The important thing to remember with smear tests results is: DON’T PANIC!!! Cancer is not the only cause of abnormal cells or an abnormal result. Sometimes you may be asked to go back for a repeat test, again don’t panic, it could be because:
* You were on your period and the blood meant your cells weren’t visible enough
* Your cervix was inflamed and the cells weren’t visible enough
* An infection was blocking the view of the cells
* There were not enough cells collected in the first test
You may also be told that your test was borderline. This means cell changes have been noted but they were so very close to normal that they are probably nothing to worry yourself about and they will probably return to normal by themselves. You may be asked to go back and have another test in a few months to monitor the situation. You may also be offered a HPV test as HPV is a cause of cervical cancer. If you do test positive for HPV then you will probably been sent for more tests, including a colposcopy to monitor your cervix and the cell changes.
Cervical erosion can be picked up by smear tests. This is not cervical cancer. This means the glandular cells which are normally found inside your cervical canal are now visible on the surface of your cervix and it can be inflamed. This is a common condition for teenage girls, pregnant women and women on the pill. It can make you bleed slightly but it usually goes away by itself with no need for treatment.
Abnormal Tests Results:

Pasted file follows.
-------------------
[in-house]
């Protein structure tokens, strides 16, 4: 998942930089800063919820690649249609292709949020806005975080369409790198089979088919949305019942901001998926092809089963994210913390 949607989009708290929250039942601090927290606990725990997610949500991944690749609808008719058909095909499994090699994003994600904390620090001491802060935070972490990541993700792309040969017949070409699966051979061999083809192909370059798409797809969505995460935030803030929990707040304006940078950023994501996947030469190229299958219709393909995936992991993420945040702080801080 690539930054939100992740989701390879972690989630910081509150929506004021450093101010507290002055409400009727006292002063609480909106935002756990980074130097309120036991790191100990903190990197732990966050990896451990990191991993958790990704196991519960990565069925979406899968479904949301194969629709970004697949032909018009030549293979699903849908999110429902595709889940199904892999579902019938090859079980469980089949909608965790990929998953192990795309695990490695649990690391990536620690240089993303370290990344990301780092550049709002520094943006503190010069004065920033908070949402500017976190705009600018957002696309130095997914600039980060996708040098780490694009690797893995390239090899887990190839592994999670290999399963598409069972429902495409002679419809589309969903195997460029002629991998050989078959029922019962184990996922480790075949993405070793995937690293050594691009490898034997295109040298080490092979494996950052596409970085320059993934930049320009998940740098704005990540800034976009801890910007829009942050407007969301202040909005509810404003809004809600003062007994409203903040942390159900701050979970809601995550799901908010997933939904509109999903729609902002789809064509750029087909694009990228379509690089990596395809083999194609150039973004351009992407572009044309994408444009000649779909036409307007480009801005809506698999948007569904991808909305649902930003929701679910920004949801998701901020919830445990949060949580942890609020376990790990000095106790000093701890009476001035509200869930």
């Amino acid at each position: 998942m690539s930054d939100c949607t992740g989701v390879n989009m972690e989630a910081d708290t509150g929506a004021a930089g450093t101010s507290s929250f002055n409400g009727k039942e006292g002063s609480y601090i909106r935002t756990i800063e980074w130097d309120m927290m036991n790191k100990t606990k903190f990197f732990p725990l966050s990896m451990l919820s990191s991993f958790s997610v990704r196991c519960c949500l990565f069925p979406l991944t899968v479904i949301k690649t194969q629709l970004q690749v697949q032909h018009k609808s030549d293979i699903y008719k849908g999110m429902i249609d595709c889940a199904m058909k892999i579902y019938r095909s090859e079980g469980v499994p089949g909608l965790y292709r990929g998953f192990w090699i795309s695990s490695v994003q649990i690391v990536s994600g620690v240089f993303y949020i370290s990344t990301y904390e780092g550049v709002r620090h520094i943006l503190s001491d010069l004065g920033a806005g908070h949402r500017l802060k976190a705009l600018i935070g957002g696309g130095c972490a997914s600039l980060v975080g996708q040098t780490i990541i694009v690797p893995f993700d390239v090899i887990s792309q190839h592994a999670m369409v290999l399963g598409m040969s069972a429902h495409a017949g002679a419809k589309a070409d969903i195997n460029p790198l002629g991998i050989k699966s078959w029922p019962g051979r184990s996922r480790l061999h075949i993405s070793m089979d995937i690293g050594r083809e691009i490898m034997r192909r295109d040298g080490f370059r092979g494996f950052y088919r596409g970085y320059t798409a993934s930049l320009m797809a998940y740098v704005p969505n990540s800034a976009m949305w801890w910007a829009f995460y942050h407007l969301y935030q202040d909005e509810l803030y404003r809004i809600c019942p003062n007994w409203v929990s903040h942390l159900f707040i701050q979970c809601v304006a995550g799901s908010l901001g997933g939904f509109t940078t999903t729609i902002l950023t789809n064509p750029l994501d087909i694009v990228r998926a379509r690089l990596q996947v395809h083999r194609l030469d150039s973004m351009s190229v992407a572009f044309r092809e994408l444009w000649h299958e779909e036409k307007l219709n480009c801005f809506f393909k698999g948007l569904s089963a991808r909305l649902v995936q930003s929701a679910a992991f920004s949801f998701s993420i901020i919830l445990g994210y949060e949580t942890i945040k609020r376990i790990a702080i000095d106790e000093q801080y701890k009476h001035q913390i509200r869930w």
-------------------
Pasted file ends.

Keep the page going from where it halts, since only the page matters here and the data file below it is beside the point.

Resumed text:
Abnormal results are usually reported like this:
Mild Dyskaryosis or CIN 1(mild or slight cell changes)
If you are told that you have mild cell changes then you will probably be told to get a colposcopy straight away or to wait and have another smear in six months. Sometimes mild cell changes will go back to normal by themselves but it is important to monitor them and go back for any tests advised by your medical team. If a second test shows abnormal cells then a colposcopy is definitely needed to assess the situation.
Moderate Dyskaryosis or CIN 2 (moderate cell changes)
Treatment will be needed if you have moderate cell changes but you only usually need it once. Then you will have follow up tests to monitor the cells in your cervix. If you have successful treatment after an abnormal smear and carry on having regular smears then you are unlikely to get cervical cancer. If you do not have treatment then you are at real risk of developing cervical cancer
Severe Dyskaryosis or CIN 3 (severe cell changes)
This is also sometimes known as carcinoma in situ (CIS) which sounds like cancer but it isn’t. This means some cells in your cervix look cancerous but are all found in the skin layer which covers your cervix. It won’t be “true” cancer until it breaks through the layer and starts to spread into the surrounding tissue. Urgent treatment is needed for this kind of smear result but if it is moved ASAP then cancer can be prevented.
All these results mean the cells found are pre cancerous meaning if they are left to go untreated, they could develop into cancer of the cervix. YOU DO NOT HAVE CERVICAL CANCER IF YOU ARE TOLD YOU HAVE ABNORMAL CELLS.
9/10 smears come back normal. 1/20 shows a borderline or mild cell change. Most of the time these cells will return to normal by themselves. 1/100 shows moderate cell changes whilst 1/200 show severe changes. Less than 1/1000 shows cancer.
I will explain treatment for abnormal cells in my next blog post but it is hugely important to open any letters sent to you regarding your results. If you are asked to come in for a repeat or are told you have abnormal smears then do not panic. Do not ignore the result. Getting abnormal cells sorted as soon as they appear will save your life. It will mean your chances of getting cervical cancer will be significantly lower. If you are between 25 and 64 and haven’t had a smear for three years then please book one today. It will be uncomfortable for a few minutes but it will be far better then a battle with cervical cancer.
To find out more about smear tests please visit www.cancerreseasrchuk.org
Smear tests are available at my workplace so please let me know if you would prefer to have yours done at a private clinic.